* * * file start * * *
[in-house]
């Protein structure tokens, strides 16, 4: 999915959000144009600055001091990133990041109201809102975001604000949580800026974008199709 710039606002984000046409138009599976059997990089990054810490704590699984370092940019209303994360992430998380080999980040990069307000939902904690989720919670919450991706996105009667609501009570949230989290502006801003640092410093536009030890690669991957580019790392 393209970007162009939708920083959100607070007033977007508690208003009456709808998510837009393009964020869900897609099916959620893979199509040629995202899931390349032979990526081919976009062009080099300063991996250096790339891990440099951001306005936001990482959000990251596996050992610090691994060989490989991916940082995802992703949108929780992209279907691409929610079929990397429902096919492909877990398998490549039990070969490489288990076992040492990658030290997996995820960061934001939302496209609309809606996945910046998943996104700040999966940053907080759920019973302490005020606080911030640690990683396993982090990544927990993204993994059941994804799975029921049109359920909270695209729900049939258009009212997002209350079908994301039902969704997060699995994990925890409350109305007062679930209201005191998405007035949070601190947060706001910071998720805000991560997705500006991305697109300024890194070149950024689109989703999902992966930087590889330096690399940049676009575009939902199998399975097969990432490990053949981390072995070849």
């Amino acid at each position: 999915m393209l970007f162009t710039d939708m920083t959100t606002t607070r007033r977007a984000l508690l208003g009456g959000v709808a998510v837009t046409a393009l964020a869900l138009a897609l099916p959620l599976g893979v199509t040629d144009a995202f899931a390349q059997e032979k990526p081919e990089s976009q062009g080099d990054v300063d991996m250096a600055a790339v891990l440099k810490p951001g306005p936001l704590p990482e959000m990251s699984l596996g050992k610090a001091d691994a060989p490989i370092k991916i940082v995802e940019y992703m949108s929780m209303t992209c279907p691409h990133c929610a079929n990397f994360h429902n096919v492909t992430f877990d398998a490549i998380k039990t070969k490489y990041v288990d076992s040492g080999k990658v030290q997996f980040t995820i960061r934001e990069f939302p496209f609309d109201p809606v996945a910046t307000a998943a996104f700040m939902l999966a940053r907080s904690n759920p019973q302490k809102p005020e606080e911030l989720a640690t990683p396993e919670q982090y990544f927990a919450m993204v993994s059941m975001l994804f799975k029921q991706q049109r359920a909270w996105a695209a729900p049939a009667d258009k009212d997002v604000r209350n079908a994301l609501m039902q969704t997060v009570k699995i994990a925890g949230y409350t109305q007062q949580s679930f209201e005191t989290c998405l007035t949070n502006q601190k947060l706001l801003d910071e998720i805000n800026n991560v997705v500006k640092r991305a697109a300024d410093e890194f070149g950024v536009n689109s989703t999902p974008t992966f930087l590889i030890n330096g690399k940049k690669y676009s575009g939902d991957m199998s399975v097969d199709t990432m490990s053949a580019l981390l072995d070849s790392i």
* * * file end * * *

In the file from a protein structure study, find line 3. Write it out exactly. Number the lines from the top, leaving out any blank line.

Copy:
């Amino acid at each position: 999915m393209l970007f162009t710039d939708m920083t959100t606002t607070r007033r977007a984000l508690l208003g009456g959000v709808a998510v837009t046409a393009l964020a869900l138009a897609l099916p959620l599976g893979v199509t040629d144009a995202f899931a390349q059997e032979k990526p081919e990089s976009q062009g080099d990054v300063d991996m250096a600055a790339v891990l440099k810490p951001g306005p936001l704590p990482e959000m990251s699984l596996g050992k610090a001091d691994a060989p490989i370092k991916i940082v995802e940019y992703m949108s929780m209303t992209c279907p691409h990133c929610a079929n990397f994360h429902n096919v492909t992430f877990d398998a490549i998380k039990t070969k490489y990041v288990d076992s040492g080999k990658v030290q997996f980040t995820i960061r934001e990069f939302p496209f609309d109201p809606v996945a910046t307000a998943a996104f700040m939902l999966a940053r907080s904690n759920p019973q302490k809102p005020e606080e911030l989720a640690t990683p396993e919670q982090y990544f927990a919450m993204v993994s059941m975001l994804f799975k029921q991706q049109r359920a909270w996105a695209a729900p049939a009667d258009k009212d997002v604000r209350n079908a994301l609501m039902q969704t997060v009570k699995i994990a925890g949230y409350t109305q007062q949580s679930f209201e005191t989290c998405l007035t949070n502006q601190k947060l706001l801003d910071e998720i805000n800026n991560v997705v500006k640092r991305a697109a300024d410093e890194f070149g950024v536009n689109s989703t999902p974008t992966f930087l590889i030890n330096g690399k940049k690669y676009s575009g939902d991957m199998s399975v097969d199709t990432m490990s053949a580019l981390l072995d070849s790392i």